Kitchen Sound Off

Local chefs dish on what music they listen to while they cook

Dec 16, 2015 at 12:23 am
click to enlarge Jackson Rouse and his crew at The Rookwood listen to vinyl while they prep.
Jackson Rouse and his crew at The Rookwood listen to vinyl while they prep.

There have been many studies done to show how music in the workplace can affect workers’ mood and performance.

In her 2005 paper titled “The effect of music listening on work performance,” Dr. Teresa Lesiuk, assistant professor in the music therapy program at the University of Miami, found that people who listened to music completed their tasks more quickly and came up with better ideas than those who didn’t, and, in fact, that music often improved their mood.

Recently, as I often do, I probed the members of our local restaurant/chef Facebook group page for article ideas. Chef Jackson Rouse, executive chef at The Rookwood, suggested we take a peek inside our local kitchens and ask everyone about their choice of music during kitchen prep time; hours of repetitive, often mind-numbing work that must be done to get a restaurant ready before a guest steps foot through the door. Certainly good tunes can help make the day go by smoothly, right? But do they have any effect on the food? Only you can be the judge.

Jackson Rouse, executive chef at The Rookwood — Music is key at my spot with custom playlists. We listen to vinyl while we prep in the basement — from Ethiopian Funk, local Metal from Hamilton (sous chef James Gadd’s father has a band, Fury), obscure ’80s Hardcore and Punk 45s, Gospel and cheesy religious banter, how to train your parrot 45s from the ’50s to Hank Williams (Sr. only). On the line, we have theme nights: ’80s dance parties usually on Sunday, Trap night and ’90s Hip Hop mix, Punk night, Jay Reatard night and, last but not least, The Mentors night.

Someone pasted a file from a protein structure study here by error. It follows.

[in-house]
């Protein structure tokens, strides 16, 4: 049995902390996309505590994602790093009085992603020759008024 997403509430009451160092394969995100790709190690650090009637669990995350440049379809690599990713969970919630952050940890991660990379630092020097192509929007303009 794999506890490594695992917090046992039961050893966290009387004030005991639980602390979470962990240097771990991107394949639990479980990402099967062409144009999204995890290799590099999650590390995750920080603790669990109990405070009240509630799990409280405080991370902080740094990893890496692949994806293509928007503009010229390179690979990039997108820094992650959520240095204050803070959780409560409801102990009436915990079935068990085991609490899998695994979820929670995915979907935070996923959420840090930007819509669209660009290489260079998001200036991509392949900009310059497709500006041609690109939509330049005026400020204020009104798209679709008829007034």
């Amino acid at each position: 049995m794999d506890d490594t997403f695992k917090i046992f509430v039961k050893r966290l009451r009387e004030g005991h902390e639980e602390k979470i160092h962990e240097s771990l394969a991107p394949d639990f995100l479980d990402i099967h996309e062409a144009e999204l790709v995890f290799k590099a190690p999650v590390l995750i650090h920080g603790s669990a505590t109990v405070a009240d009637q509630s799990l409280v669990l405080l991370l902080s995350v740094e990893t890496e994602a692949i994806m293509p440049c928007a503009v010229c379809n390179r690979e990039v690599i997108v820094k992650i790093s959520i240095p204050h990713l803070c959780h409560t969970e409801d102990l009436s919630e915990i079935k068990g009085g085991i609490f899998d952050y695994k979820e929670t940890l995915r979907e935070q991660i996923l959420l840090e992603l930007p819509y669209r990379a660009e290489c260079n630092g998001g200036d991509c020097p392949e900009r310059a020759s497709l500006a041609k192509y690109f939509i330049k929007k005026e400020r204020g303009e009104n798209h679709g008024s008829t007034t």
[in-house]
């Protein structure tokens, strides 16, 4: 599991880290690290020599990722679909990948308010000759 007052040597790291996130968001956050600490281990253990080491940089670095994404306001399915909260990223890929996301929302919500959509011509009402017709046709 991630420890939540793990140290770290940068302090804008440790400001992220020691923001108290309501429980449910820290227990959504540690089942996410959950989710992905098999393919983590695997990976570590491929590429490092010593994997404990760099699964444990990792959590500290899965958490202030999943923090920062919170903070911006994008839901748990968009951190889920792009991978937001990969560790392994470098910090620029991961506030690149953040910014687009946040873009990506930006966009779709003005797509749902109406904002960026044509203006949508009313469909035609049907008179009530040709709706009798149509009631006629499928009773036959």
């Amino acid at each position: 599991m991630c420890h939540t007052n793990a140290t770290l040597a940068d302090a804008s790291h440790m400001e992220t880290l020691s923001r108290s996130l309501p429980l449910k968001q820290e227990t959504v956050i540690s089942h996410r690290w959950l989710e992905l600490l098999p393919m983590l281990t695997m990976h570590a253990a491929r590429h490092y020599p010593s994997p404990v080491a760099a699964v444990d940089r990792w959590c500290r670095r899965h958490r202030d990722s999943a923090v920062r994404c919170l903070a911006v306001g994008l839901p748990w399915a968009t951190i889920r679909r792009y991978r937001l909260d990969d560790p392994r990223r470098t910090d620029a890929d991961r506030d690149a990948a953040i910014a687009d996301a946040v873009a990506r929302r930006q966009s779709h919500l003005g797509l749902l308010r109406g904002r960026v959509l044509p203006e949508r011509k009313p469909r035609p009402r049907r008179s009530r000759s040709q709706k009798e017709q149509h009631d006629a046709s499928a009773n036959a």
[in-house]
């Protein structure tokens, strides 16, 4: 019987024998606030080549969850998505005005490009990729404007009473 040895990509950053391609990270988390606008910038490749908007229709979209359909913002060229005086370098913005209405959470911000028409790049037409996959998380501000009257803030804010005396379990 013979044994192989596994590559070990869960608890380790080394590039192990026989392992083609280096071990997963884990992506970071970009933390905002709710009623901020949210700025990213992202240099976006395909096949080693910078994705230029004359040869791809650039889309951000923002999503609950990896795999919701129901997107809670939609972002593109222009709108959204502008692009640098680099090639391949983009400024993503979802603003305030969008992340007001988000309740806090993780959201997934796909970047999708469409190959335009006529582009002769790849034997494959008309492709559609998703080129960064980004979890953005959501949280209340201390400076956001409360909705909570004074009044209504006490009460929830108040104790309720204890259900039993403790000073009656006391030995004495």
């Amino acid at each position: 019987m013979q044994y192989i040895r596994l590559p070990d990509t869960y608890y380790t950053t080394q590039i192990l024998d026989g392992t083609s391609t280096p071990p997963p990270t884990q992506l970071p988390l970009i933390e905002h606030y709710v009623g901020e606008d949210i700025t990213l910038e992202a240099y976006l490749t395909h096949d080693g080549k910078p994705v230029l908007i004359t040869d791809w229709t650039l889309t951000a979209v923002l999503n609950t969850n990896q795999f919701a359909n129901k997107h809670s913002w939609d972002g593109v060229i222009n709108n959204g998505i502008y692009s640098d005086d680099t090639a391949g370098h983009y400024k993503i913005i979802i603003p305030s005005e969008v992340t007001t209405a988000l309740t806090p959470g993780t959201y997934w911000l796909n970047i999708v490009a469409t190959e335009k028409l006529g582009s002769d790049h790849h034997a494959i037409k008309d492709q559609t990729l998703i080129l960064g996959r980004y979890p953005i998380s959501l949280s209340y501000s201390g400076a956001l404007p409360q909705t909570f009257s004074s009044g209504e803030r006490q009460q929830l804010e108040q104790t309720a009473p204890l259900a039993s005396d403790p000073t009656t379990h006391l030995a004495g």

Arik Messerschmidt, executive chef at Son of a Preacher Man — Michael Jackson and James Brown in the morning. Then move on to Techno as service approaches to get the blood pumping.

Jack Hemmer, chef de cuisine at The Mercer OTR — Wu-Tang Clan and Hall & Oates.

Tricia Houston, farmer and chef at The Farm Girl Chef — Usually we are in a Classic Rock mash-up mode and we use the iHeartRadio app to pull up Gran Torino Radio — which also was the first car I ever owned. But on any given day, it could be Blues, Classical or Reggae.

Loren Hunley and Doug Nawrocki, owners/operators at T la Bar + Kitchen — Our entire friendship/partnership here at Tla was forged long ago over our mutual interest in music, especially of the Jam band variety. We tend to listen to a lot of String Cheese Incident in the morning (favorite of chef Jerry) and slowly transition into mixes which include, but are not limited to, Grateful Dead, WSP, moe., Umphrey’s and of course Phish — after all, we named the place after one of their songs.